We do not mind the revolt in as much as such practices are not elevated to the levels of prohibition (tahreem). In families that can shoulder them, we see no reason why relations from both sides will not celebrate over a marriage, for example. It is a social gathering important in keeping tight the knot of blood relationship. For our female folk, it is the only time for their socialization, when they relieve their nerves of their long period of stay indoors. It also offers them the opportunity for exchange of ideas and mutual assistance that should in fact be promoted rather than discouraged.
In fact, until of recent children were considered as assets and source of delight, so parents were glad with their arrival. Imam Malik used to slaughter two rams on the day of naming his child, one as aqiqah and the other for entertaining his guests. In addition to rams, our grandparents used to slaughter bulls and distribute the meat to guests, relations and the needy. What fault is there in a father showing his appreciation to God for blessing him with a child through collective prayer and a ceremony where people including the poor are entertained from His bounty?
Well, shariah came and these ulema were quick in seizing the opportunity to lure some governments into institutionalising their renunciation of such practices without a conclusive proof in jurisprudence.
This is a usurpation of Gods power. Some people, morals as they are, are allowed to raise themselves to the status of making the lawful unlawful. It is an injustice that has been condemned by God since the period of Jahiliyya. He said: “And speak not, concerning that which your own tongues qualify (as clean and unclean), the falsehood: ‘This is lawful, and this is forbidden,’ so that ye invent a lie against Allah. Lo! those who invent a lie against Allah will not succeed.” (16:116) Jews and Christians earned the same condemnation for elevating their clerics to the level of law givers: “They have taken as lords beside Allah their rabbis and their monks and the Messiah son of Mary, when they were bidden to worship only one God…”(9:31)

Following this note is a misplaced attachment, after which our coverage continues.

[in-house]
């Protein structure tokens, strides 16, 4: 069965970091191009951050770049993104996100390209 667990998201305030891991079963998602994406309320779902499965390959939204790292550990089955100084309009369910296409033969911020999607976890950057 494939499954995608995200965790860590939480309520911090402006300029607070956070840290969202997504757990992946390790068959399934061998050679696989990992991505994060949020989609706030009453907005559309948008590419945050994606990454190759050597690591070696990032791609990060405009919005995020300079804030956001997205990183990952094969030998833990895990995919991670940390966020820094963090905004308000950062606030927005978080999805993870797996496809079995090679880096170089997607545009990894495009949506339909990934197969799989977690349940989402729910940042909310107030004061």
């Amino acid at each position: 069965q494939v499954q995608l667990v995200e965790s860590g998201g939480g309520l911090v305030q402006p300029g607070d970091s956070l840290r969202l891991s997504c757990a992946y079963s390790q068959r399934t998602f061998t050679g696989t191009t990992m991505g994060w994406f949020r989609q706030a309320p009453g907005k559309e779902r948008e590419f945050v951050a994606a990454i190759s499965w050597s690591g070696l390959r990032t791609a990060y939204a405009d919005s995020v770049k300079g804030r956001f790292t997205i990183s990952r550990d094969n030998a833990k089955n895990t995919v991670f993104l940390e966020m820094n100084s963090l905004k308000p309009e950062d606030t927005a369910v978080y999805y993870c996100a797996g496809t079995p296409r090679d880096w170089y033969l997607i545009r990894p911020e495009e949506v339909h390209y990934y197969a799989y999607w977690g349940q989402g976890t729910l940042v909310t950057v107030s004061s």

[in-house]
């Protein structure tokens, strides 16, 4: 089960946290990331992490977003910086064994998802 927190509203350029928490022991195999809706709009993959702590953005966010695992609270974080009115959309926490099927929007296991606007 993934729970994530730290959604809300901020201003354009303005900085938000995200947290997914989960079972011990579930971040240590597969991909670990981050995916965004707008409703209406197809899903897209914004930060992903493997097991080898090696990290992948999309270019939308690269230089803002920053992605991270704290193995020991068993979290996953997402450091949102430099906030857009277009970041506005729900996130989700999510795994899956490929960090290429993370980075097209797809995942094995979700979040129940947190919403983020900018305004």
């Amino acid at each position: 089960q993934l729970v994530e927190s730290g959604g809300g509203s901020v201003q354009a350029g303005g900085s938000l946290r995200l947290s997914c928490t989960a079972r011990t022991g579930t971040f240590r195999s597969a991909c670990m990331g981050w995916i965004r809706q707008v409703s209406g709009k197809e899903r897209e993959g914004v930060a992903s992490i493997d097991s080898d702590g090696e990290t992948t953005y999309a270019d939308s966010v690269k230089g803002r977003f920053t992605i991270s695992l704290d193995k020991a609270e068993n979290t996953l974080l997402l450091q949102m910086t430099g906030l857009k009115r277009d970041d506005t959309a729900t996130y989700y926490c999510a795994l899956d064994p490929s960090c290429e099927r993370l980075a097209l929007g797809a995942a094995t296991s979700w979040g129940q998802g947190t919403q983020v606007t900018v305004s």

The debate on music has never been conclusive. The best fatwa I ever heard regarding music is the one Sheikh Dahiru Bauchi once gave. He said: “The fault in music lies in what it says: if it says evil about someone or calls towards sin, then it is bad. If it does not, it is permissible.”
The mutasawwifah (or Sufis as they are commonly known) have been the ardent critics of indulgence in music. But they too have not prohibited it, rather, from the point of view of zuhd (forfeiture of the permissible), the worst they have taken it to be is makrouh (a distasteful act that does not attracts neither reward nor punishment). The irony is that among Sufis themselves, some orders use music in their ecstatic sojourn in zikr (remembrance of God). And the most elaborate text I ever came across regarding the position of music and poetry in Islam is a chapter in the Ihya ‘Ulumuddeen of Imam al-Ghazali. The opinion of the Imam is that “singing is a play that is makrouh that looks like something bad…” This derives from the views of people like Imam Shafi’i, Malik, Abu Hanifa (who considers it sinful), Sufyan al-Thaory and others.
However, that is not all. The greater part of his review shows that music and singing is permissible as opined by the jurists like Abu Talib al-Makkiy who cited some prominent names among companions of the Holy Prophet (PBUH) – Abdullah bin Jaafar, Abdullah bin zubair, al-Mughirah bin Shu’bah, Muawiyyah and others (May God be pleased with them all) that listened to songs. He added: “Many among the pious salaf have done that – companions and those who followed them)… Even now, the people of Hijaz in Mecca listen to songs in the most sacred of days of the year, that is ‘the appointed days’ in which God enjoined His worship and remembrance…”
Let us quickly add here, as al-Makkiy showed, that what they used to listen to was not the harsh masculine voice of Abdulhalim Hafiz, Sa’idu al-Adrash, Maiasharalle, Shata or Garba Super, but the sweet melody and composition (talhin) of Arabian concubines that entertained the masters and their visitors.
It is therefore not surprising to find that throughout the Muslim world, except in Taliban territory, nowhere is folk music banned, not even in Saudi Arabia from where this puritanical theology is imported.
Hausa Music